Research studies in the past have tried to pinpoint the link between violent media and a person's behavior. A new long-term study, however, sheds new light on the argument that violent films and video games are the culprits behind violence in society.

Psychologist Christopher Ferguson from Florida's Stetson University led two studies that focused on slightly different concepts. The first study involved comparing homicide rates in the United States, occurring between 1920 and 2005, with violent scenes in movies.

While the result of the study showed that the two were moderately correlated in the 1950s, the situation was actually reversed toward the end of the century and in the 1990s.

The second study dealt with learning about the correlation between playing violent video games and the rates of violence among the youth for the past 20 years. It learned that, in reality, playing violent video games resulted in a drop in violent crimes carried out by young people aged 12 to 17 years.

Since the 1970s, a huge controversy was raised over the possibility that real-life and screened violence are related. The early 1980s were haunted by the "video nasties" scare, which led to the creation of the 1984 Video Recordings Act. The act caused a number of horror movies to be denied video classification.

Soon after, people started to link the series of U.S. mass shootings to violent video games and movies. In the Columbine High School killings of 1999, the perpetrators identified as Dylan Klebold and Eric Harris were believed to have an obsession with playing violent games.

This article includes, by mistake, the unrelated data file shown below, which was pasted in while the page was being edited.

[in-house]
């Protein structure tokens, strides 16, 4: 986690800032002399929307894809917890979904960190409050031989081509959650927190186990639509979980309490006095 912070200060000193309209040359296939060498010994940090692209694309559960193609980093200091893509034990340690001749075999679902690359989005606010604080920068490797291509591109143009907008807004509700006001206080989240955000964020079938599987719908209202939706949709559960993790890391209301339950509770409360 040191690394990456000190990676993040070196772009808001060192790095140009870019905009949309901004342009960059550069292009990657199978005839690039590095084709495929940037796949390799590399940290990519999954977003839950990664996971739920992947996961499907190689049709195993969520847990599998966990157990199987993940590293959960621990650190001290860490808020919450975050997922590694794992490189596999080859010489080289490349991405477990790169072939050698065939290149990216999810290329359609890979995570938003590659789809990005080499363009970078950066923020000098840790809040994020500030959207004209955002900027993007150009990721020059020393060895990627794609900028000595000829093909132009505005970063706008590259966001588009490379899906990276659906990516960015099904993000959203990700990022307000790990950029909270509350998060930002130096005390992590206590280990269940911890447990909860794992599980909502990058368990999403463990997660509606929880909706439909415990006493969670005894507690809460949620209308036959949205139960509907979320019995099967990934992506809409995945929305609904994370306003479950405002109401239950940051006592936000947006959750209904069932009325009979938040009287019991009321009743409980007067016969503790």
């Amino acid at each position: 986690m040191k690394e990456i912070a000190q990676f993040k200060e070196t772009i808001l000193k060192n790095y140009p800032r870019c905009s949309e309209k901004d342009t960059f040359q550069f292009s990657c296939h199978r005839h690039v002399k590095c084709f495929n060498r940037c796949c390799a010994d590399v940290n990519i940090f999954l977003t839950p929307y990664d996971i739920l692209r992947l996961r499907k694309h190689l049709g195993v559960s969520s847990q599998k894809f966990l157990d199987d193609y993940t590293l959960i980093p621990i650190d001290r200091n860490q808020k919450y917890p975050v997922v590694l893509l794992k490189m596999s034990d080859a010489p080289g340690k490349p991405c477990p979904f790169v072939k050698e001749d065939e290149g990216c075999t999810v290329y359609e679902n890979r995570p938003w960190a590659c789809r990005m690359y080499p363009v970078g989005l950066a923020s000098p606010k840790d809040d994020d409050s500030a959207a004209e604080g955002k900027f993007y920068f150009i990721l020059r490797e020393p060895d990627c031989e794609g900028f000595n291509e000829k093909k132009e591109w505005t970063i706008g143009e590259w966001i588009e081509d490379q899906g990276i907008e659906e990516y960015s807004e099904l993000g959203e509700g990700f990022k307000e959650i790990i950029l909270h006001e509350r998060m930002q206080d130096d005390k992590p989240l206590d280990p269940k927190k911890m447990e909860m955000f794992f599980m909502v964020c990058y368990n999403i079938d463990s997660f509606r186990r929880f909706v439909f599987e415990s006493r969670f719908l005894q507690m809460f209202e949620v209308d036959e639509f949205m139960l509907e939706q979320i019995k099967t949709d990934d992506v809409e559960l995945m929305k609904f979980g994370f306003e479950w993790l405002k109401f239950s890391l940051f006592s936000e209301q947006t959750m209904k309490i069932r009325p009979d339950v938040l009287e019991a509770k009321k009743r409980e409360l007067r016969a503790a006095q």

Anders Behring Breivik, who was blamed for the 2011 killing of 77 people in Norway, is said to have played the shooting game Call of Duty.

In January 2013, a month following the Sandy Hook school shooting in Newtown, Conn., U.S. President Barack Obama ordered conducting further research on the effects of playing violent games.

Officials commented that Adam Lanza, perpetrator of the school shooting, spent most of his time in the basement doing solitary activities. These included playing video games such as Call of Duty.

"Society has a limited amount of resources and attention to devote to the problem of reducing crime," said Ferguson. "There is a risk that identifying the wrong problem, such as media violence, may distract society from more pressing concerns such as poverty, education and vocational disparities and mental health. This research may help society focus on issues that really matter and avoid devoting unnecessary resources to the pursuit of moral agendas with little practical value."

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